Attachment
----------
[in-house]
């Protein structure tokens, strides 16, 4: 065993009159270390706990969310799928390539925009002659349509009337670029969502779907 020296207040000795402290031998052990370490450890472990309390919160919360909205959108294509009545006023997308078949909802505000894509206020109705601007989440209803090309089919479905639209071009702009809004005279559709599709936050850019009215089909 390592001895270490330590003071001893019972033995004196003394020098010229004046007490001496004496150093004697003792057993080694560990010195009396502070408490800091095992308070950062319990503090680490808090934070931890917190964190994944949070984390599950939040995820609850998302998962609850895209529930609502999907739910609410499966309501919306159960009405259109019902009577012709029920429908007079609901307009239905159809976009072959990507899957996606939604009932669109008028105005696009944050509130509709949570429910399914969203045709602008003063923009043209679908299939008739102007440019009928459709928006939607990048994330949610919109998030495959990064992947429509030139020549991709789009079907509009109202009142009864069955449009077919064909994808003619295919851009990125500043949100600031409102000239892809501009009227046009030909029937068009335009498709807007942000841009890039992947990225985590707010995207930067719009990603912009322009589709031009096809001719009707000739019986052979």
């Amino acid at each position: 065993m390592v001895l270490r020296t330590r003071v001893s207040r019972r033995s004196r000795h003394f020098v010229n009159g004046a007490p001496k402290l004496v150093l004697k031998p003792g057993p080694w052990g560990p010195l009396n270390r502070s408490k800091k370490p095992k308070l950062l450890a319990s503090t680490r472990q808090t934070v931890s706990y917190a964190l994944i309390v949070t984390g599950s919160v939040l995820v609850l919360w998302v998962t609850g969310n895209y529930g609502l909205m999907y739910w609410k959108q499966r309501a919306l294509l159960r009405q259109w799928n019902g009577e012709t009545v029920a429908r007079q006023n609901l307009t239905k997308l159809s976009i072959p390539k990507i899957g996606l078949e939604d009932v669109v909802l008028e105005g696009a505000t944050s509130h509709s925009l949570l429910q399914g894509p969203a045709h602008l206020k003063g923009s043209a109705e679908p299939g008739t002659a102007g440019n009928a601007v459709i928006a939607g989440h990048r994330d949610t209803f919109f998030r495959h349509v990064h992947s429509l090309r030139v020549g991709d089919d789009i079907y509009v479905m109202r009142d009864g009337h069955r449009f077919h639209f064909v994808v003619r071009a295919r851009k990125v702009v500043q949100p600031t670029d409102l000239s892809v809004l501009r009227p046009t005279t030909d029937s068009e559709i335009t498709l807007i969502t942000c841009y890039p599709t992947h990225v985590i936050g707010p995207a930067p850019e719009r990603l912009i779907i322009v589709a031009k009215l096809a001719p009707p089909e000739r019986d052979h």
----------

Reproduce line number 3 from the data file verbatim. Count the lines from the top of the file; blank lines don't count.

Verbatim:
């Amino acid at each position: 065993m390592v001895l270490r020296t330590r003071v001893s207040r019972r033995s004196r000795h003394f020098v010229n009159g004046a007490p001496k402290l004496v150093l004697k031998p003792g057993p080694w052990g560990p010195l009396n270390r502070s408490k800091k370490p095992k308070l950062l450890a319990s503090t680490r472990q808090t934070v931890s706990y917190a964190l994944i309390v949070t984390g599950s919160v939040l995820v609850l919360w998302v998962t609850g969310n895209y529930g609502l909205m999907y739910w609410k959108q499966r309501a919306l294509l159960r009405q259109w799928n019902g009577e012709t009545v029920a429908r007079q006023n609901l307009t239905k997308l159809s976009i072959p390539k990507i899957g996606l078949e939604d009932v669109v909802l008028e105005g696009a505000t944050s509130h509709s925009l949570l429910q399914g894509p969203a045709h602008l206020k003063g923009s043209a109705e679908p299939g008739t002659a102007g440019n009928a601007v459709i928006a939607g989440h990048r994330d949610t209803f919109f998030r495959h349509v990064h992947s429509l090309r030139v020549g991709d089919d789009i079907y509009v479905m109202r009142d009864g009337h069955r449009f077919h639209f064909v994808v003619r071009a295919r851009k990125v702009v500043q949100p600031t670029d409102l000239s892809v809004l501009r009227p046009t005279t030909d029937s068009e559709i335009t498709l807007i969502t942000c841009y890039p599709t992947h990225v985590i936050g707010p995207a930067p850019e719009r990603l912009i779907i322009v589709a031009k009215l096809a001719p009707p089909e000739r019986d052979h």